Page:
Top Secret Features of MacOS X 10.5 Leopard

Discussion in 'macOS' started by zgh1999, May 27, 2007.

  1. zgh1999 macrumors 6502

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    May 27, 2007
    #1
    I think the top secret feature of Mac OS 10.5 Leopard will be the "Red Box" or project code named "Chameleon" -- the ability of Mac OS 10.5 to run windows applications natively without emulation.

    There are a couple of reasons why I think this is likely:

    (1) Vista has benn released -- While Mac OS 10.4 is on par or ahead of Vista, Apple needs something that would present itself as a noverwhelming proposition vis a vis Vista. Having a face lift of the Mac OS gui or finder or Time Machine is likely not going to be enough to constitute any major advancement to counter Vista -- so Apple needs to pull a stunner like this.

    (2) Apple has the expertise to pull this off -- think of all the experience from Classic and Rosetta.

    (3) This may be one of the reasons why Apple switched to Intel from PPC.

    (4) It makes sense -- it would encourage would-be switchers to finally pull the trigger.

    I think Apple would not try to implement the Windows API within Mac OS -- rather, I think Apple would simply build into Mac OS 10.5 the ability to install and run Windows OS without the need to shutdown Mac OS and reboot. So, this would likely require the users to buy and install Vista or XP within Mac OS 10.5

    The reason is that this is easier, and of course, it would avoid the risk of developers being encouraged not to develop for Mac OS. If Mac OS has the ability to run windows applications without needing to install windows OS, then developers would have no incentive to develope for the Mac -- they would just develop for Windows and expect Mac users to run their apps in Mac OS.

    Apple already has Boot Camp -- which requires shut down of the Mac OS and reboot into Windows -- so it is clearly an advantage for Apple to come up with something that would allow users to avoid reboot into Windows.

    I am looking forward to this because it would send AAPL to $200 and above -- not counting the iPhone effect -- and it would also send MSFT to $10 or below.
     
  2. Gee macrumors 65816

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    #2
    And Parallels to 10¢ a share....
     
  3. xUKHCx Administrator emeritus

    xUKHCx

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    #3
    Using this method what is there to stop the plethora of windows viruses doing damage to OS X. Think the parallels/bootcamp solution provides a layer which prevents OS X from getting fubar.
     
  4. Eraserhead macrumors G4

    Eraserhead

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    #4
    True, and Apple would also be allowing Windows programs to compete with Mac ones, which isn't good.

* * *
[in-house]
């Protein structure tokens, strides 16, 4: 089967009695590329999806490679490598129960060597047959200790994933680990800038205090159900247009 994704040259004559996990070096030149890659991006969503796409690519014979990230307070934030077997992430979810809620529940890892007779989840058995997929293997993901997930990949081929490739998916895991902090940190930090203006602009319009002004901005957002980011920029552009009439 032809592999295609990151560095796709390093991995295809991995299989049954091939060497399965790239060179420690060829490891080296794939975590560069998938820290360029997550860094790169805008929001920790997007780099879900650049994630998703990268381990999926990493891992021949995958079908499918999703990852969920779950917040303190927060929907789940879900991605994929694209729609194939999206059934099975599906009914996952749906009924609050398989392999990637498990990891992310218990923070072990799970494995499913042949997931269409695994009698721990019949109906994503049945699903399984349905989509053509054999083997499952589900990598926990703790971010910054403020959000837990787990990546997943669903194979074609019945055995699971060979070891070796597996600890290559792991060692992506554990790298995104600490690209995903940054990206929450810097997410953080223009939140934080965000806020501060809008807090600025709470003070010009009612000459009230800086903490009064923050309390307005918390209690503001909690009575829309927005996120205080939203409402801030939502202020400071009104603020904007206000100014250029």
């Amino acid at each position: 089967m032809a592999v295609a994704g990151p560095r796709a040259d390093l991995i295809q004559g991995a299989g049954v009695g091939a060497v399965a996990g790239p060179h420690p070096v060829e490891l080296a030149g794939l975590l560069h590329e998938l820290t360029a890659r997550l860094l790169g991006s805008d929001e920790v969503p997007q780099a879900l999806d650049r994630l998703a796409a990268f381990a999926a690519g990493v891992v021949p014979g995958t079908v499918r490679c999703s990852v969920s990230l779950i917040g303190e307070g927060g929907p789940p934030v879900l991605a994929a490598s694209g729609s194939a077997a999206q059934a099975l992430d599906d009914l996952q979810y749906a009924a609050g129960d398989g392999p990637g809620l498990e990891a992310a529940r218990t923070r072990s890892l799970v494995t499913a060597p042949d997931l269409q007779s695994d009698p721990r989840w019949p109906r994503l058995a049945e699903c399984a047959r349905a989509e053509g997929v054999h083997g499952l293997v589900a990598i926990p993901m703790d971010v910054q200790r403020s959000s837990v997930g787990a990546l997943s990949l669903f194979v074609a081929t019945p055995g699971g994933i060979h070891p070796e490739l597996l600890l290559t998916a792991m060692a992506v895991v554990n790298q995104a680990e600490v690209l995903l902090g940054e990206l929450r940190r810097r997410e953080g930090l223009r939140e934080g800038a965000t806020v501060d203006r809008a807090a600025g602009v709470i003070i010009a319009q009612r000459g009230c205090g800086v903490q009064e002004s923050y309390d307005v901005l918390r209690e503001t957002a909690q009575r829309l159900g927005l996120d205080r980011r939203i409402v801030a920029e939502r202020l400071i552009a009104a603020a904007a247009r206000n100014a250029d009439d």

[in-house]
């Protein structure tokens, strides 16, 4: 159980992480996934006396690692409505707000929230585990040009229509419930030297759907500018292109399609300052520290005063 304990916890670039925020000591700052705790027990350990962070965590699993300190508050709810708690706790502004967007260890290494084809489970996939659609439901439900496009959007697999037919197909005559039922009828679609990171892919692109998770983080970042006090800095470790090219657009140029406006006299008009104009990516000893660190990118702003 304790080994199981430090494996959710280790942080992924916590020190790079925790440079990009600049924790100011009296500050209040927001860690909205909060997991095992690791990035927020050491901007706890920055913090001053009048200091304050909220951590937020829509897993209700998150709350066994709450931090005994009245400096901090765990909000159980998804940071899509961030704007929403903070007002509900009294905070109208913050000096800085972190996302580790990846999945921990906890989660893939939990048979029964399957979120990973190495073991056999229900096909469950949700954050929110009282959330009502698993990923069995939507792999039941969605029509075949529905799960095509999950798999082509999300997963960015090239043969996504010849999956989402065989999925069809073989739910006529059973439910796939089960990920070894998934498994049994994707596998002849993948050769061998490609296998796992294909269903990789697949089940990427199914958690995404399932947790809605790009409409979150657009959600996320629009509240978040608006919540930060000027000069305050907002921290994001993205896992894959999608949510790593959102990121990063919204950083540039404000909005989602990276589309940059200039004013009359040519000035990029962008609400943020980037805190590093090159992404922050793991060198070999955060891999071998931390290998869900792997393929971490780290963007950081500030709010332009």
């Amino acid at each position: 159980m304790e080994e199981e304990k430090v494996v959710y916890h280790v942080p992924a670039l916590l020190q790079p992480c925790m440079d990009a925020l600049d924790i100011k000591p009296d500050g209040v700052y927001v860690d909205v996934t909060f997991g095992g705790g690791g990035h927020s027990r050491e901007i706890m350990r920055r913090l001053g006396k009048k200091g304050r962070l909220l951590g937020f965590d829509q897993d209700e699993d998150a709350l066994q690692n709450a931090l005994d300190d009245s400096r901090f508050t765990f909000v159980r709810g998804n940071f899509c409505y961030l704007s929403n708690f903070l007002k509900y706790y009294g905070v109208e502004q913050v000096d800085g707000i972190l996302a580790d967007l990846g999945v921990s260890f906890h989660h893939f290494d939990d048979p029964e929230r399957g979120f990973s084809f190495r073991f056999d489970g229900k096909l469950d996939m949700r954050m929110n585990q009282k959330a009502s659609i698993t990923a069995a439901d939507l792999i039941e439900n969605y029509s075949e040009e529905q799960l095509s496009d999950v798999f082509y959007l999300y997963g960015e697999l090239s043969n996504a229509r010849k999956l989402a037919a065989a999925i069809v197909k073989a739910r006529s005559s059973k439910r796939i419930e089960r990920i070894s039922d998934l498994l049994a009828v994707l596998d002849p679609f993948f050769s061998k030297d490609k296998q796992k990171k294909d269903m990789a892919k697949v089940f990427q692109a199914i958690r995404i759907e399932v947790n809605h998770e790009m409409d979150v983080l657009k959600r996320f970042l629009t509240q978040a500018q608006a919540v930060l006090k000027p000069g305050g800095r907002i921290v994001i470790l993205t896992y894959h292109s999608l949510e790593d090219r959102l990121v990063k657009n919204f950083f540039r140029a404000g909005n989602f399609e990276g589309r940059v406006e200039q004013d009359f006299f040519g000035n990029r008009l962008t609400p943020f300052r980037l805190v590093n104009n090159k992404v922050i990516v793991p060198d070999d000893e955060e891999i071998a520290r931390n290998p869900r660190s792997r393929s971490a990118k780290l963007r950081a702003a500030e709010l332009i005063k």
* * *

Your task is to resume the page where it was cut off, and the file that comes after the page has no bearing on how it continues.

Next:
5. M@lew macrumors 68000

    M@lew

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    #5
    Shouldn't this be in the rumour section? Or news? Or anywhere other than Software Mac OS X?

    Anyway, did you make this "Chameleon" up or did you genuinely hear something about it somewhere?
     
  6. Chaszmyr macrumors 601

    Chaszmyr

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    #6
    They could go Vista style. Any time a Windows thing ran, it would say "*insert name here* is trying to launch, are you sure you would like this program to run?"
     
  7. zgh1999 thread starter macrumors 6502

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    May 27, 2007
    #7
    why would windows virii or malwares affect the the Mac that runs windows -- any more than it would affect a Mac that also boots into windows via boot camp?

    Eveything under the red box or chameleon that I am predicting would be just what what Apple already has under Boot Camp -- except that the user does not need to exit Mac OS and does not need to reboot.

    Sure, virus may affect the windows system -- but I would assume Apple would keep everything windows under a contained system, including a separate partitition etc, like it did in Boot Camp.

    Red Box is real dude...this is not a joke
     
  8. djellison macrumors 68020

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    Pasadena CA
    #8
    You do know that a Mac running XP or Vista via Bootcamp CAN be affected by Virii or Malware etc etc. When you installed Bootcamp and run XP - you're just running a PC. Nothing more. A PC with all the malware and virii that are out there for PC's

    When you install Bootcamp you've also got to install AV software etc etc. If you don't - you're asking for trouble.

    Doug
     
  9. Eraserhead macrumors G4

    Eraserhead

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    #9
    The point about the current system is that you have to be computer savvy enough to download bootcamp from apple.com, install Windows and then all the appropriate drivers. By which point you have to be knowledgeable enough to install anti-virus.
     
  10. psychofreak Retired

    psychofreak

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    May 16, 2006
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    London